9 Painless & Powerful Ways to Travel Safer in Today's World
01 - Blend in
Try to dress like the locals. Leave your designer duds at home, and don't wear flashy jewelry. You don't want to stand out and call attention to yourself as a tourist. Instead, you want to keep a low profile and be a chameleon in your surroundings.
Pro Tip: Invest in a secure travel bag. There are several options out there with slash-proof fabric, interlocking zippers, and other features that can make it much harder for thieves to steal from you.
02 - Have an emergency plan
Know who to call and what to do in case of an emergency. Keep a short list of emergency contacts where you can easily access them, like in your phone. If you're traveling abroad, look up and memorize the phone number for 911 (check this list). Also, know where the closest U.S. embassy is (you can look that up here).
Pro Tip: Sign up for the Smart Traveler Enrollment Program (STEP), so you can get alerts from the U.S. Embassy about any disasters or civil unrest in your destination. You can also get alerts about family emergencies through STEP.
03 - Bring a basic first aid kit
Start with any medications you take regularly. Include allergy medicines, inhalers, and/or motion sickness drugs, if needed. Also, don't forget bandages for minor cuts, antiseptic wipes, and some type of over-the-counter pain medicine. This kit can help you avoid injury or treat minor injuries on the go.
Pro Tip: Pack sunscreen, bug repellent, and an Epi-Pen. Epi-Pens can be lifesavers for severe allergic reactions.
04 - Get short-term travel insurance
Make sure you get both trip insurance and travel medical insurance. While trip insurance can cover cancellations and lost or stolen property, travel medical insurance can cover medical needs and emergency care on your trip.
Pro Tip: Double check whether your insurance covers just one trip or a given period of time. If you travel more often, you may want to consider an annual travel insurance plan, so you always have that coverage in the background.
05 - Make digital copies of all your important travel documents
Scan your ID, passport, travel itinerary, airline tickets, hotel confirmations, and other travel documents you'll need on your vacation. If anything happens to the physical versions of these items, your digital backups can verify who you are and help you get to where you need to be. That can help you avoid huge disruptions in a trip.
Pro Tip: Scan vaccination cards, medication information, and emergency contact information. Keep your digital items all in a "digital wallet" or a secure cloud location, so you can access them anywhere you have secure internet access.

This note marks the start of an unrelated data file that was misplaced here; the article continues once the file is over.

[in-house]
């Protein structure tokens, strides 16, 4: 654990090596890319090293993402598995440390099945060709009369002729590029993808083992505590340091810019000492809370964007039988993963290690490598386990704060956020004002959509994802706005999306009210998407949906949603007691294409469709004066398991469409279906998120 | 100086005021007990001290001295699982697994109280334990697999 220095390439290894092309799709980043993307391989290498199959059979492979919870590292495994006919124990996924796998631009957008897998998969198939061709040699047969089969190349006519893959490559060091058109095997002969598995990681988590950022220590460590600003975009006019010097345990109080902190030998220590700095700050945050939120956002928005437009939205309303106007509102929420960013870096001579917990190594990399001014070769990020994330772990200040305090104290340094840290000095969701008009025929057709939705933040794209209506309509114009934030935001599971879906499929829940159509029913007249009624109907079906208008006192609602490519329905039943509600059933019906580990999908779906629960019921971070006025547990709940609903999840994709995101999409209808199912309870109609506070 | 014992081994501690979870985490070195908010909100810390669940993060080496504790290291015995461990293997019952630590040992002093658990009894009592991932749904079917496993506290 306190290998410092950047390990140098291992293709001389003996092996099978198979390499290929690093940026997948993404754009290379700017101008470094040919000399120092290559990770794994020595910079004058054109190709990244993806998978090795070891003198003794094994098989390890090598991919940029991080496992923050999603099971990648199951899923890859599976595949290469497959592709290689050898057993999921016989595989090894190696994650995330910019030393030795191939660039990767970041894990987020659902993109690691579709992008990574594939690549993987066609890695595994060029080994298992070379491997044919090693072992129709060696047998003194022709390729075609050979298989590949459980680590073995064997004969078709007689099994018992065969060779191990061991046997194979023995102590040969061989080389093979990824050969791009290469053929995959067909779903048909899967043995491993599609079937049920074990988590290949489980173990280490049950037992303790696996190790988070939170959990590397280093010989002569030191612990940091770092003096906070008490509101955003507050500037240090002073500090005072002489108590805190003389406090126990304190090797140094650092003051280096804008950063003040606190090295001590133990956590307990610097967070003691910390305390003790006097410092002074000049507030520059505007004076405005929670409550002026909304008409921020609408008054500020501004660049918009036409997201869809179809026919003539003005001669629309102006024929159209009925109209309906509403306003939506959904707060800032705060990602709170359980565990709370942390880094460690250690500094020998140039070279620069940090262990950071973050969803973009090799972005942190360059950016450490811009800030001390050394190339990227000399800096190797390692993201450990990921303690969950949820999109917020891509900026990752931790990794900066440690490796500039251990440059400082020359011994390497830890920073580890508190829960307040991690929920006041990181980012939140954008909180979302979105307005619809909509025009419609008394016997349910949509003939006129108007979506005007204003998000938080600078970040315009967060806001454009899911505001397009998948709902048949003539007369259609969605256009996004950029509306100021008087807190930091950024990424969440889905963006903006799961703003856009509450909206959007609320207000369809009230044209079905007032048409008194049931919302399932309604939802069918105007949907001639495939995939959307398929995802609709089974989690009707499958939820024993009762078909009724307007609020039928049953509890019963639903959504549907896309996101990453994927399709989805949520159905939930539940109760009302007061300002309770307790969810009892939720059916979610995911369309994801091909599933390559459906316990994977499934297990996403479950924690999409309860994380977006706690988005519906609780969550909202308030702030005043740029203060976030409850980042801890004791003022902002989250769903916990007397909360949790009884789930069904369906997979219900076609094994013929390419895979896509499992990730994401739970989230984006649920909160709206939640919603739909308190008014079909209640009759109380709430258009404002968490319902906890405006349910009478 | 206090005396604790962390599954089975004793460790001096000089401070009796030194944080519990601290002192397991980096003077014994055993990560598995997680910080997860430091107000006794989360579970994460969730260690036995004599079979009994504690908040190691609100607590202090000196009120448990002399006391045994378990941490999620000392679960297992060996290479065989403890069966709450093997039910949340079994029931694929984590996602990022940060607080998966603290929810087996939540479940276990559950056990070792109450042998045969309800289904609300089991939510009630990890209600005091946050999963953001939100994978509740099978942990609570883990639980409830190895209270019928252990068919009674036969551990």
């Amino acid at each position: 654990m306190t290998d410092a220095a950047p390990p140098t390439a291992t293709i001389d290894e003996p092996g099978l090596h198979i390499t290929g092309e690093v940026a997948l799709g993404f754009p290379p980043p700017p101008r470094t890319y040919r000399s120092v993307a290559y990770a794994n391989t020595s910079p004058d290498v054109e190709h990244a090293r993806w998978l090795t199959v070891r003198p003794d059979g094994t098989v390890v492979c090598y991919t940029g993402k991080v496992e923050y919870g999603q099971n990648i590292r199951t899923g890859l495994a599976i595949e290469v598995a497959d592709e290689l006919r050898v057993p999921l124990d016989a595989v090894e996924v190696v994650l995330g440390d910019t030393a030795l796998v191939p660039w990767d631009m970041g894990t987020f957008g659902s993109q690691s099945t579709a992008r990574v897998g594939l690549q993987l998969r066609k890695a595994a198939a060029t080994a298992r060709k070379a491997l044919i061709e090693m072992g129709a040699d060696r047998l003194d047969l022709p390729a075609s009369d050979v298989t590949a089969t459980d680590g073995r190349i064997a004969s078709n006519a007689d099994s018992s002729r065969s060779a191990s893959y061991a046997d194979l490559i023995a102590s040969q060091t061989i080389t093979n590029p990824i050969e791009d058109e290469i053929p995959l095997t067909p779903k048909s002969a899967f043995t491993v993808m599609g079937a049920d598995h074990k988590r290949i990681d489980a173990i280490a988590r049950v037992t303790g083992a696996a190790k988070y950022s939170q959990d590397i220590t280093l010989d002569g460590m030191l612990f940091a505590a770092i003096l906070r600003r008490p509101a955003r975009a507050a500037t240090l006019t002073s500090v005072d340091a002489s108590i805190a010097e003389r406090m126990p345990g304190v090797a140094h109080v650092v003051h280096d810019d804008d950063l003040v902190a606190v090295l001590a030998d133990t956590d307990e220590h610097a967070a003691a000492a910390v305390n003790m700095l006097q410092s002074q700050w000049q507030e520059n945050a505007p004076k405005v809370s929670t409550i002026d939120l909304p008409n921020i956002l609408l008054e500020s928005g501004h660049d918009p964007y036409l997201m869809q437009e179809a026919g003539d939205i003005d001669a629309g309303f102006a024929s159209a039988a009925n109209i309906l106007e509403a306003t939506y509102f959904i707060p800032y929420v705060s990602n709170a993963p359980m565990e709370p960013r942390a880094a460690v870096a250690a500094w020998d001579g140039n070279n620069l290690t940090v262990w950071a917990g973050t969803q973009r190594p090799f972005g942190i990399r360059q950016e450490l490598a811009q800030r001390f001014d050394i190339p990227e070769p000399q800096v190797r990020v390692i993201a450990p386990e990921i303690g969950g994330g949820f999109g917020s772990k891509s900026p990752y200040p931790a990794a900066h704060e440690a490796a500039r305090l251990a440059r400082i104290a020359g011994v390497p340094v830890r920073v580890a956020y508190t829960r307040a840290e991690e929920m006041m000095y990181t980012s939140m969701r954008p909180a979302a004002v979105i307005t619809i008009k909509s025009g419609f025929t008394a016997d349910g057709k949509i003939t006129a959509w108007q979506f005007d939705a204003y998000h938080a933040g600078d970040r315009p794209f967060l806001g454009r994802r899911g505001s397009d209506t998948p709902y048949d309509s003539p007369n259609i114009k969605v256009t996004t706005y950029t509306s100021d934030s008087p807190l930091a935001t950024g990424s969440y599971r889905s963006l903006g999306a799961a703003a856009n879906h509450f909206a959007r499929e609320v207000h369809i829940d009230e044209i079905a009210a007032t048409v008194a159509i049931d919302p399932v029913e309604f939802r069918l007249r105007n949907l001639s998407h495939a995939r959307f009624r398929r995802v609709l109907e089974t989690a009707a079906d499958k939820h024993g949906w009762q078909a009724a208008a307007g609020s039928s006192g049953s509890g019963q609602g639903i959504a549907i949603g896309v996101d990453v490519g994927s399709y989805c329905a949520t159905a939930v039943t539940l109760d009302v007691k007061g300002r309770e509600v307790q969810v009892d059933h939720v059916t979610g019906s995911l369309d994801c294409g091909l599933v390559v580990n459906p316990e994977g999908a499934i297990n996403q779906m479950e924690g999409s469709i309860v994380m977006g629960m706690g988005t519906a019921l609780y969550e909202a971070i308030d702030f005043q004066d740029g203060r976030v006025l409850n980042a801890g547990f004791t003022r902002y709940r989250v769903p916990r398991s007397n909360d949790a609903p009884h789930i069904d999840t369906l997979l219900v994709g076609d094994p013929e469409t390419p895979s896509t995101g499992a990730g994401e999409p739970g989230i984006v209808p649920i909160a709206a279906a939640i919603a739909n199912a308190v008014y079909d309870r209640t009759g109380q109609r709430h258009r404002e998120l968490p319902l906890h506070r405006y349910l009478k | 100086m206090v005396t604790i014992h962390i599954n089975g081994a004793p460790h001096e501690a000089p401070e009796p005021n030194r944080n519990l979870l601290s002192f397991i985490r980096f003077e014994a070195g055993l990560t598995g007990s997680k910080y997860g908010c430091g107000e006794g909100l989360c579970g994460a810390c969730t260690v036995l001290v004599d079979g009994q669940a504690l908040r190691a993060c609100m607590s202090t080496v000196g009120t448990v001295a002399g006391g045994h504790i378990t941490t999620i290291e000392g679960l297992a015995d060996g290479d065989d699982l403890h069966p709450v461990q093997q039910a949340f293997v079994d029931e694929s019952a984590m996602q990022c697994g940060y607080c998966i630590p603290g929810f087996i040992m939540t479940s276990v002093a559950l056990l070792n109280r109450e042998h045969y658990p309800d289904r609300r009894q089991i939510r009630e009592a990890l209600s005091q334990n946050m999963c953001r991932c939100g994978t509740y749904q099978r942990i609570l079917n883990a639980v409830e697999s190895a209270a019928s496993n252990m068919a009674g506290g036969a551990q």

06 - Avoid solo travel
Whenever possible, don't travel alone. Vacation with a friend, a family member, or a group if you can. If you're on your own abroad, you can be a much easier target for unsavory characters. It can also be easier to get lost, get lonely, and make a wrong call when you're alone in a strange place. A travel companion can be another set of eyes and ears looking out for you. Plus, they may make your trip more fun!
Pro Tip: If you don't have a travel buddy (or even if you do), sign up for an organized tour as part of your vacation. If you start your trip with a tour, you won't only have a group to go on some excursions with, but you could also meet some new friends to buddy up with for other activities later.
07 - Regularly check in with home
Call or check in with a friend or loved one back home every day, ideally around the same time, if possible. When you do, briefly share your upcoming plans, like where you're going, who you're going with, and what you're going to do. If you do this and anything goes wrong, it can be much easier to figure out where you are and get you help ASAP.
Pro Tip: Plan your home check-ins in the morning, right before you go out for the day, or in the evenings, right before you eat dinner or go to bed. And remember, you don't need someone to pick up on the other end for your check-in to be effective. Leaving a message daily works just the same.
08 - Stay sharp, alert, and aware
Keep your wits about you. Look around without looking like you're lost, such as by taking a moment to sit down and observe calmly. Pay attention to your surroundings, including who's around you, at all times. Don't drink too much alcohol. And trust your gut. If you get a weird feeling about somebody or a certain situation, trust your instincts.
Pro Tip: Don't share too much with strangers or locals. Keep your cards close to your chest. That can mean not disclosing that you're a first timer to an area and not sharing the name of your hotel (or the address of your accommodation).
09 - Hide an "emergency" cash stash
Keep at least two stashes of money and credit cards when you travel. Carry one stash and hide the other in a separate, secure spot. That way, you'll have instant access to back-up funds if you're pickpocketed or you somehow lose the cash you're carrying.
Pro Tip: Hide your emergency cash stash in unusual places, like in an empty (dry) toiletry bottle, inside of a sock or shoe, or in between a mobile device and its case.